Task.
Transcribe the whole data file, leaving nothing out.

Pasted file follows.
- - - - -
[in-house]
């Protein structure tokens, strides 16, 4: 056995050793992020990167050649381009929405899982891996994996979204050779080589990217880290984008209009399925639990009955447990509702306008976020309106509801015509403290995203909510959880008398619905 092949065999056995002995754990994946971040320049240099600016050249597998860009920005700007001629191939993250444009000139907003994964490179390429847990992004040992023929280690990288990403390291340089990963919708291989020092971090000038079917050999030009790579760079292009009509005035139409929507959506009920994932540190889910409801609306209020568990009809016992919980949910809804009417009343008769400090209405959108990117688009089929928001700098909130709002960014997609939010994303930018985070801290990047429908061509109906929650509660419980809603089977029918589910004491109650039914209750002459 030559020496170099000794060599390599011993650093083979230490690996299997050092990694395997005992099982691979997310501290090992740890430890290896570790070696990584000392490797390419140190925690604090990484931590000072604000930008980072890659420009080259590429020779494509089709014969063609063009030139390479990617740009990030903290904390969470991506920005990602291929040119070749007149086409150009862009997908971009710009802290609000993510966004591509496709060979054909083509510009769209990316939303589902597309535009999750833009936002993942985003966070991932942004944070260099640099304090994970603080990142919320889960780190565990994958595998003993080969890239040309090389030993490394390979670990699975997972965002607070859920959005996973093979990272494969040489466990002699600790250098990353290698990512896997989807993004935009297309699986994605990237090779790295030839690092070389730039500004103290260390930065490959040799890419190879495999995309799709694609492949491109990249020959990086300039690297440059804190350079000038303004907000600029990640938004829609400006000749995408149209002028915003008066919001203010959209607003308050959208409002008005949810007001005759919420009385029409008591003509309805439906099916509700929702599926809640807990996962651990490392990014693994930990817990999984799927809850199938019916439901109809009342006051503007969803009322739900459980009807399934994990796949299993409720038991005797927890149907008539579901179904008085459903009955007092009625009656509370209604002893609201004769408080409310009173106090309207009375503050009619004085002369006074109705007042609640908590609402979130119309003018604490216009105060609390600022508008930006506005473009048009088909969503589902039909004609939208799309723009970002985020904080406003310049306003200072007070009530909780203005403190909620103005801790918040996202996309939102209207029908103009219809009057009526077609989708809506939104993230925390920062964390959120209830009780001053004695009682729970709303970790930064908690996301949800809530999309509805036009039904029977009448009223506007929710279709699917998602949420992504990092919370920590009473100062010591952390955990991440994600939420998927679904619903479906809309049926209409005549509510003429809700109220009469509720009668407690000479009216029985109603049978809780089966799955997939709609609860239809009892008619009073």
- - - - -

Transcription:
[in-house]
């Protein structure tokens, strides 16, 4: 056995050793992020990167050649381009929405899982891996994996979204050779080589990217880290984008209009399925639990009955447990509702306008976020309106509801015509403290995203909510959880008398619905 092949065999056995002995754990994946971040320049240099600016050249597998860009920005700007001629191939993250444009000139907003994964490179390429847990992004040992023929280690990288990403390291340089990963919708291989020092971090000038079917050999030009790579760079292009009509005035139409929507959506009920994932540190889910409801609306209020568990009809016992919980949910809804009417009343008769400090209405959108990117688009089929928001700098909130709002960014997609939010994303930018985070801290990047429908061509109906929650509660419980809603089977029918589910004491109650039914209750002459 030559020496170099000794060599390599011993650093083979230490690996299997050092990694395997005992099982691979997310501290090992740890430890290896570790070696990584000392490797390419140190925690604090990484931590000072604000930008980072890659420009080259590429020779494509089709014969063609063009030139390479990617740009990030903290904390969470991506920005990602291929040119070749007149086409150009862009997908971009710009802290609000993510966004591509496709060979054909083509510009769209990316939303589902597309535009999750833009936002993942985003966070991932942004944070260099640099304090994970603080990142919320889960780190565990994958595998003993080969890239040309090389030993490394390979670990699975997972965002607070859920959005996973093979990272494969040489466990002699600790250098990353290698990512896997989807993004935009297309699986994605990237090779790295030839690092070389730039500004103290260390930065490959040799890419190879495999995309799709694609492949491109990249020959990086300039690297440059804190350079000038303004907000600029990640938004829609400006000749995408149209002028915003008066919001203010959209607003308050959208409002008005949810007001005759919420009385029409008591003509309805439906099916509700929702599926809640807990996962651990490392990014693994930990817990999984799927809850199938019916439901109809009342006051503007969803009322739900459980009807399934994990796949299993409720038991005797927890149907008539579901179904008085459903009955007092009625009656509370209604002893609201004769408080409310009173106090309207009375503050009619004085002369006074109705007042609640908590609402979130119309003018604490216009105060609390600022508008930006506005473009048009088909969503589902039909004609939208799309723009970002985020904080406003310049306003200072007070009530909780203005403190909620103005801790918040996202996309939102209207029908103009219809009057009526077609989708809506939104993230925390920062964390959120209830009780001053004695009682729970709303970790930064908690996301949800809530999309509805036009039904029977009448009223506007929710279709699917998602949420992504990092919370920590009473100062010591952390955990991440994600939420998927679904619903479906809309049926209409005549509510003429809700109220009469509720009668407690000479009216029985109603049978809780089966799955997939709609609860239809009892008619009073």